Typing up a lesson plan on your own is no easy task. It involves lots of research to accrue accurate and concise information. To make a lesson plan even better, it should involve an illustration or visualization of the topic at hand. This is because an effective lesson is not just a classroom and a CFI who is talking for two hours until it is time to go fly. It involves multi-faceted learning methods, which means you, as the flight instructor, need to make sure your students retain the information you are giving to them in the most effective manner possible.

That is why you should use multiple methods of teaching such as a classroom setting, videos, pictures, and lastly, written and verbal quizzes meant for learning. A popular method of teaching systems, for example, is by simply doing part of the lesson next to the aircraft! Hands-on lessons are proven to be the most effective to the most people overall. And when it comes to pilots, most are hands-on learners.

Let me be the good example and write up a quick lesson plan outlook for this lesson.

Lesson objective:

To familiarize the student with the basics of lesson plan writing, including formatting, how to do proper research, and reference list building.

Completion standards:

The student should have a good understanding of how to gather the information needed for an effective lesson plan, and be able to demonstrate proficiency in lesson plan writing.


Ground discussion of 60 minutes.



Aviation Instructor's Handbook - Chapter 5 & 7

What makes an effective lesson plan

The contents of a lesson plan, not including the outlook itself (seen above), should include the topics and subtopics you intend to teach your student. How much detail and information you put into the lesson plan is up to your personal preference. Some people prefer bullet points, while others prefer full paragraphs.

Regardless, your text should be concise yet informative. That is not an easy balance to find! Your lesson plan should include the minimums of what you expect to teach your students. It is not realistic that you have all the information you know about the subject written on there, as it would take up too much space, and would no longer be efficient. Instead, write up your lesson in a way which triggers your memory through a quick read. In this way you can prepare for your lesson in a matter of minutes prior to the actual lesson, and avoid having to read several pages in order to remember everything you need to talk about.

In addition, visuals are amazing at triggering memories. A great illustration can give you all the insight you need to effectively gather your thoughts and teach the lesson.

Formatting is another piece of an effective lesson plan. If your lesson is a whole page of words with no spacing or structure, you will never want to look at it again. You need to format it in a way that makes reading your lesson quick and easy. As a bonus point, this will make your lesson plans great handouts to your students. Bring your lesson into the classroom with you as a guideline, and when you are done with the lesson, give it to your student. I hand my students a copy of my lesson plans in the beginning of the lesson. In that way, they can follow along and write personalized notes on the paper, if they feel the need to.


Making an effective lesson plan requires research to make your lesson as informative and accurate as possible. Generally, the FAA has great material for all levels of aviation. I recommend reading the sections related to your lesson plan, and writing notes as you go. Use multiple sources. For example, if you are writing about general aerodynamics, find as many credible sources on the subject as you can. When it comes to flight training, the FAA and flight schools prefer official FAA material as the source. There is a lot of great material out there from other sources, but the FAA has made their material in a way which coincides nicely with their practical test standards, making it easier for your students and the designated pilot examiner to understand each other. European sources will use different verbiage, which may result in confusion with an American DPE.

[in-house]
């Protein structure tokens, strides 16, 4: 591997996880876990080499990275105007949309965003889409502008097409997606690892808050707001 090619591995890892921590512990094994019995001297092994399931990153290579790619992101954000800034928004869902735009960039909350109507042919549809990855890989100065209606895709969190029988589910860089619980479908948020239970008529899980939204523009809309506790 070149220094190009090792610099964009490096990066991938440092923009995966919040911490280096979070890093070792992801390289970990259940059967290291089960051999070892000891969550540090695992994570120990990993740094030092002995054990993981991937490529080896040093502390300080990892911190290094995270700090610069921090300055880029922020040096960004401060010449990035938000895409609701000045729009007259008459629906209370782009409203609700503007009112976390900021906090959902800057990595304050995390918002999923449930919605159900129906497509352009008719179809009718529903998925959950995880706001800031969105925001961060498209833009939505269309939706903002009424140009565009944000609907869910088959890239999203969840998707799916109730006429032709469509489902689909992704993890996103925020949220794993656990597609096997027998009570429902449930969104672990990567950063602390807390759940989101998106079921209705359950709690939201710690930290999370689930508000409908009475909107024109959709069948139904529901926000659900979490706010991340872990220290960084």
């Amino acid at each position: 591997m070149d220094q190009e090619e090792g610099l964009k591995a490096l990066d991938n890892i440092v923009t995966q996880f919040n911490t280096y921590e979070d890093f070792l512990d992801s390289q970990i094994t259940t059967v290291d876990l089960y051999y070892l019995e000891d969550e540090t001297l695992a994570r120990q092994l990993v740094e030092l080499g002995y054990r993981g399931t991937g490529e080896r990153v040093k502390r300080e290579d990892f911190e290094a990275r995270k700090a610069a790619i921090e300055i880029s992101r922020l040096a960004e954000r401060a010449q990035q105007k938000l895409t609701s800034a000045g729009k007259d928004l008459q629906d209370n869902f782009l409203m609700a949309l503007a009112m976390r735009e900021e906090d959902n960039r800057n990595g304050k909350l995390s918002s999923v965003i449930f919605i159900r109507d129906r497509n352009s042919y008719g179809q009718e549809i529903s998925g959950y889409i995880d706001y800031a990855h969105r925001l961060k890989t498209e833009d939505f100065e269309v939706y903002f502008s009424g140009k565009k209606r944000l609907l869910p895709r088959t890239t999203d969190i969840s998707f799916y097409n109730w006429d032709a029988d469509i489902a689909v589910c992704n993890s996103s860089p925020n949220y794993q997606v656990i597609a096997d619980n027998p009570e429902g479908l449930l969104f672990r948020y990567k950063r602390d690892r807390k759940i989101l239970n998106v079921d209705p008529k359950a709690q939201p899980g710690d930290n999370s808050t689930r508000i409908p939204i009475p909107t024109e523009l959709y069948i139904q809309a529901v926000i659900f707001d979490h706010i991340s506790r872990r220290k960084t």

Making an effective reference list

Having accurate references is key for a good flight instructor. It is something that is quickly forgotten as a newer flight instructor gets more experienced. Every single lesson you teach, should refer to at least one credible source. The student should never walk away from the lesson empty handed. Give them the source however you prefer (a reference, link, handout, etc.). The most important thing here is that the student gets the chance to review the material (this should be done before and after the lesson), and they get to see where all the information you are teaching them is coming from. If your student is not able to find information by themselves, then their future as a pilot is going to needlessly convoluted.

One of my references to this blog post is attached right below. That makes it pretty easy for you to do your own research, and study up in your own pace, right? Make it just as easy for your own students! Learning comes from multiple sources (classroom, reading, hands-on, videos), not just one.

This article has been designed as a template for you to see what a lesson plan could look like. You might want to add some illustrations, maybe a link to a video, or you might want to cut down on the text or simply put it into bullet points. There is no "right" or "correct" way of making a lesson plan. As long as it works for you and it has a similar setup to what the FAA Is looking for (look at the reference right above), then you will be good to go!

Should you be in need of helicopter lesson plans, I have made it easy and made them all for you. Complete with concise and accurate details, illustrations made in Adobe Illustrator, and regularly updated references, this collection of lesson plans makes a fantastic CFI binder.